Last Friday, Nick was kind enough to invite me to the launch of VivaKi media's REALSocial. VivaKi is of-course the media arm of Publicis Groupe, and REAL stands for Reach, Engage, Amplify and Listen – an acronym that provides a structural framework for a whole suite of tools, capabilities and partnerships that marries Publicis-owned social marketing services through Denuo , MS&L, Digitas, BlogBang and Performics with a series of partnership offerings from the likes of SocialMedia.com, BzzAgent, Converseon, Facebook, GoViral and Techlightenment. Clients who want to properly engage people on the social Web, and maybe want to get some tangible measures against their activity can access any one or combination of the range of services.
Publicis Groupe are clearly very serious about this: "Social media is perhaps the most powerful communications platform of the future. Making it viable is more than a VivaKi priority: it is an industry imperative" said David Kenny and Jack Klues late last year. I've said before that the best approach for the models that we adopt and the measures that we apply to the social web is a multi-layered, inter-relational one. So it was not unimpressive.
At the same time, Nielsen research which got wide pick-up (mostly in a 'social-networking is bigger than e-mail' type of way) has shown, once again, how ubiquitous the social web is now: Two thirds of the world's internet population visited a social network site in 2008, active reach in 'member communities' now exceeds e-mail participation by 67% to 65%, a reach that is growing at twice the rate of other large elements such as portals, e-mail and search, growth which is driven now by older demographics.
This is echoed by a piece of research we've just completed on UK women's use of the internet using our nationally representative panel of 7,500 women. The sample size was 2,300. This showed that the number of UK women regularly using social networks has grown by 53% from when we conducted a similar survey 12 months ago. Two thirds of women cite social networking as one of their regular online activities, compared to 43% a year ago. 89% of women now participate regularly in social media activities. One third of women have met someone online they now consider to be a friend.
And unsurprisingly, a comparatively ridiculous amount of time is spent on social networking sites, illustrating just how hugely involving they are for people.
Scale, ubiquity, engagement. It's a powerful combination. Unsurprisingly, the kind of influence that networks are now having on everything is extremely tangible. Data from Hitwise about the downstream traffic from Facebook to content sites shows that Facebook is driving more traffic to some sites than Google. PerezHilton gets 8.7% of his traffic from Facebook, 7.6% from Google. The same is true of women's community site Cafemom. Other sites that appear in the top 20 downsream sites from Facebook on a run I did include BBC news, BBC iPlayer, and Sky Sports. Facebook is a major referrer to video sites, as users post and share clips.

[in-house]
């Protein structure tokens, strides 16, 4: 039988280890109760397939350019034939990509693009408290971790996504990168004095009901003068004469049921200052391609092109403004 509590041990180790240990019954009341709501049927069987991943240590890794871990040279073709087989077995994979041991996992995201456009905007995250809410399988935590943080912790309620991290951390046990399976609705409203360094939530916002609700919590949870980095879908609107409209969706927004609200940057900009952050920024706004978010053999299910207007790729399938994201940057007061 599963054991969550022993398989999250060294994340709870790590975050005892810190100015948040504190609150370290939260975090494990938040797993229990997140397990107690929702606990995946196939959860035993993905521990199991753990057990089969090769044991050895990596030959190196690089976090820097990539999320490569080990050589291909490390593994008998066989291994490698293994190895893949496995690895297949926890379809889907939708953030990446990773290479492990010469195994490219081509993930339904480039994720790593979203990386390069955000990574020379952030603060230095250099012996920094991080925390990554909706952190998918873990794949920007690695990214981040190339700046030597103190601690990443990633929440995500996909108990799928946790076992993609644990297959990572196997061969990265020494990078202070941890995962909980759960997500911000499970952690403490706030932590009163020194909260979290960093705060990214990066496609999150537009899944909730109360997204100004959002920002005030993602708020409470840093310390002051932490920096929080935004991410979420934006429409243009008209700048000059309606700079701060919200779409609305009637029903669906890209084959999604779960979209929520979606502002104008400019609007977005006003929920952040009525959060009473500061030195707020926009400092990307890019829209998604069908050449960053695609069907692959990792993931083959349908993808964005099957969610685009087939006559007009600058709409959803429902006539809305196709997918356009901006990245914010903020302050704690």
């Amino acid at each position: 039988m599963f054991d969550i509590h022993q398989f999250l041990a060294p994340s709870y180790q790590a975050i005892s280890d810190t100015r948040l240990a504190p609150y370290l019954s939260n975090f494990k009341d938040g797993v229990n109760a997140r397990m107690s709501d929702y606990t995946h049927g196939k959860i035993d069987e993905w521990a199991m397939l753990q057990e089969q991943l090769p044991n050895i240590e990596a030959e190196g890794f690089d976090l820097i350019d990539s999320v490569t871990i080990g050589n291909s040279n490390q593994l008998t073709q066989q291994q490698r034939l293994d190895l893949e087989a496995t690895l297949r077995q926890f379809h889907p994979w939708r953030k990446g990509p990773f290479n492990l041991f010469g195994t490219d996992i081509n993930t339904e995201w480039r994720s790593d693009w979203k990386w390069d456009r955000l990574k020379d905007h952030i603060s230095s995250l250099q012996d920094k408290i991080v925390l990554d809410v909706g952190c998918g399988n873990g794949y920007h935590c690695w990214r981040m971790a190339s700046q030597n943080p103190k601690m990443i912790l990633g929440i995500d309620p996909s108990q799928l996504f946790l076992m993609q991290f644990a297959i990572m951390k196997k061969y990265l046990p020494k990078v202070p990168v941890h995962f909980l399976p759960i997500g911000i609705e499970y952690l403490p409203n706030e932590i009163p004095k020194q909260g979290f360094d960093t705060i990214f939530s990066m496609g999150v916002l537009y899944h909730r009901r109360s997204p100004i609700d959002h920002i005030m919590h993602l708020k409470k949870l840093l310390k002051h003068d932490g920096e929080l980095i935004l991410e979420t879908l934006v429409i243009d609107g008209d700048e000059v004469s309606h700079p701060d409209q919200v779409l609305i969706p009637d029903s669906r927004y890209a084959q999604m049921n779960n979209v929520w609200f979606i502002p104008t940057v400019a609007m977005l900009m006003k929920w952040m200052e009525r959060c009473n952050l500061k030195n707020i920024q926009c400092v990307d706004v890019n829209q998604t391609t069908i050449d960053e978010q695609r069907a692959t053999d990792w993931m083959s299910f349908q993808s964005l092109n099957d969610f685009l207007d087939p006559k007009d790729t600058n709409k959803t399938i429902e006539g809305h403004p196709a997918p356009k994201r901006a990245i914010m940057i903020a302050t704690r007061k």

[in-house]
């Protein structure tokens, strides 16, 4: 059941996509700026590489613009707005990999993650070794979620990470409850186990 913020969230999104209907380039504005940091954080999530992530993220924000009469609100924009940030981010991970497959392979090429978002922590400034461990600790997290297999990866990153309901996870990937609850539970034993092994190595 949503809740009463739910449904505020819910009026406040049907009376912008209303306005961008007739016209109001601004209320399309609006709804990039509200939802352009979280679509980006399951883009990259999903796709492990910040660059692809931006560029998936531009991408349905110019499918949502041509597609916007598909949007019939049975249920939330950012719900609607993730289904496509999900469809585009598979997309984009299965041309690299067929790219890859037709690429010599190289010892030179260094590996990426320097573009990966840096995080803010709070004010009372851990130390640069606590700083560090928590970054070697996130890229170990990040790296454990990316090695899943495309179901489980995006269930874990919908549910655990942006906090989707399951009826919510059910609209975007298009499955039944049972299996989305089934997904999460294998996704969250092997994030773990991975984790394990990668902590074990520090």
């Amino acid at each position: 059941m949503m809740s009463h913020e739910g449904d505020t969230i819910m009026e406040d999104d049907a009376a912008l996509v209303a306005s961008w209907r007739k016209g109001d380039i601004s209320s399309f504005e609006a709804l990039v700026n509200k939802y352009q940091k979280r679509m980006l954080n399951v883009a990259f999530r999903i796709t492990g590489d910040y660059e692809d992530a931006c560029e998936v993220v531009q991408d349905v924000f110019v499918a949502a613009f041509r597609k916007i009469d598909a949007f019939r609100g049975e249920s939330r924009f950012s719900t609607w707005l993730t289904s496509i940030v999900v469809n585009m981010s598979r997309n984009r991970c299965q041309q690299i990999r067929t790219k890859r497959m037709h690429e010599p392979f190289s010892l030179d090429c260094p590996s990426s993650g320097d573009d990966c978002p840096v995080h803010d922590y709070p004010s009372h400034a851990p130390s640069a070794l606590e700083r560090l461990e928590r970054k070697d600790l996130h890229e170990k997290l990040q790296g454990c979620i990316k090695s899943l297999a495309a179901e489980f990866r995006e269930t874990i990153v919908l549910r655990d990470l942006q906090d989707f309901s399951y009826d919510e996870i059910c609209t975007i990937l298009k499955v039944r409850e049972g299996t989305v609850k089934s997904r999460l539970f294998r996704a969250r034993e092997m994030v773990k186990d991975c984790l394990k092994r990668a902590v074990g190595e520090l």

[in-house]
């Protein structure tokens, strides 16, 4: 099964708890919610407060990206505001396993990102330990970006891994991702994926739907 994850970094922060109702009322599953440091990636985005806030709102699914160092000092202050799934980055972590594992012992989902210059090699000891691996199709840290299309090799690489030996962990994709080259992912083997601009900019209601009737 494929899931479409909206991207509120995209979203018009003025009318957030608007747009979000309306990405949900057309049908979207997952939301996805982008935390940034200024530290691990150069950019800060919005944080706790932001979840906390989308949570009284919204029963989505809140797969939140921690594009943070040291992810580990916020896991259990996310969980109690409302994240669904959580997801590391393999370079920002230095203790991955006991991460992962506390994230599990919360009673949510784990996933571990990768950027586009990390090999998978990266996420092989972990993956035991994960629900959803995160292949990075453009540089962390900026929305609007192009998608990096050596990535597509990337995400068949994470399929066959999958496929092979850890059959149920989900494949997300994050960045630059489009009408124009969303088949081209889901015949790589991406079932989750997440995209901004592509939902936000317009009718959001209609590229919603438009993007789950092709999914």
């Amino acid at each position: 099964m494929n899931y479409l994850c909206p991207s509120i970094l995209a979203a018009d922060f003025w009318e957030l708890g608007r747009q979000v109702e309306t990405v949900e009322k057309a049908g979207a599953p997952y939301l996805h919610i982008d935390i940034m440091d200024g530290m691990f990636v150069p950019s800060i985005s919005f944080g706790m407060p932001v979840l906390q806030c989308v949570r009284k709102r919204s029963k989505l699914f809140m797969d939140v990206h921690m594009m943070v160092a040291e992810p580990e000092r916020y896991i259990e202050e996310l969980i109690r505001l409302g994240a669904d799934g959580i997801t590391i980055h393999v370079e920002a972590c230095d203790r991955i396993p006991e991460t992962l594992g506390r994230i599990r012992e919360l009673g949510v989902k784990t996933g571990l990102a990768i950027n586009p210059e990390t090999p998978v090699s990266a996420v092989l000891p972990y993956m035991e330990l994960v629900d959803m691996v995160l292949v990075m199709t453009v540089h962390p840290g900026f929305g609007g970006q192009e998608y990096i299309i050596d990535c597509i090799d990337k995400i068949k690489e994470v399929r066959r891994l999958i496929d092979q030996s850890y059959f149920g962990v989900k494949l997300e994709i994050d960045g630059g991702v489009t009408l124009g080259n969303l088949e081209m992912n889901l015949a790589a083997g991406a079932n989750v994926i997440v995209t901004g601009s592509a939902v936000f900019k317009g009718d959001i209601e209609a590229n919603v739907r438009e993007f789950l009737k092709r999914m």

Optimising your content to drive traffic is not a new idea. But current wisdom is that the focus for content optimisation is for search engines. So tell me. If you were running a content site, which would you rather have – traffic from a bunch of people who are looking for a specific piece of information and are highly likely to leave once they've found it (probably never to return), or traffic from a highly engaged community who are passionate about the subjects you write about, more likely to share your content and far more likely to come back again, and again?
I'm not saying that SEO isn't important, but search optimisation without social optimisation makes little sense. Apart from anything else, a strong social optimisation strategy benefits your SEO strategy by encouraging people to link to your stuff. But the scale and depth of the social web is just too big to ignore. And of-course it's very different. SEO is about making your site spider-friendly, tagging, writing headlines for search. Social optimisation is about distributed publishing strategies, content ubiquity, social bookmarking strategies, spreadability – but it's also about optimising your content to your audience as worth sharing.
Of-course certain types of content has inherent talkability and naturally lends itself to being shared: news, tech, celebrity gossip for example. The twitter stream with the highest followers of all is CNN breaking news (over 452,000). Perezhilton has shown exponential growth in twitter followers since he started streaming, acheiving 131,000 followers in little more than 6 weeks. But this is a model that is applicable to all kinds of content.
It's interesting, for example, that The Telegraph have a giant screen that overlooks their newsroom that shows journalists the traffic information on their stories and which Telegraph content is being talked about live via twitterfall. That's smart. If you want to incentivise people to change behaviour make the results of that behaviour visible. To everyone.
It's funny. In a way it's kind of anathema, applying all that science to what is at heart such a human, personal, idiosyncratic thing. But the reality is that for people sat inside organisations trying to change thinking and practices, bottom-line impact is what it's all about. Tangibly demonstrating not only the ability to engage, but the ability to track, measure and optimise what you are doing might just be what it takes to achieve the velocity of change that needs to happen. I wonder.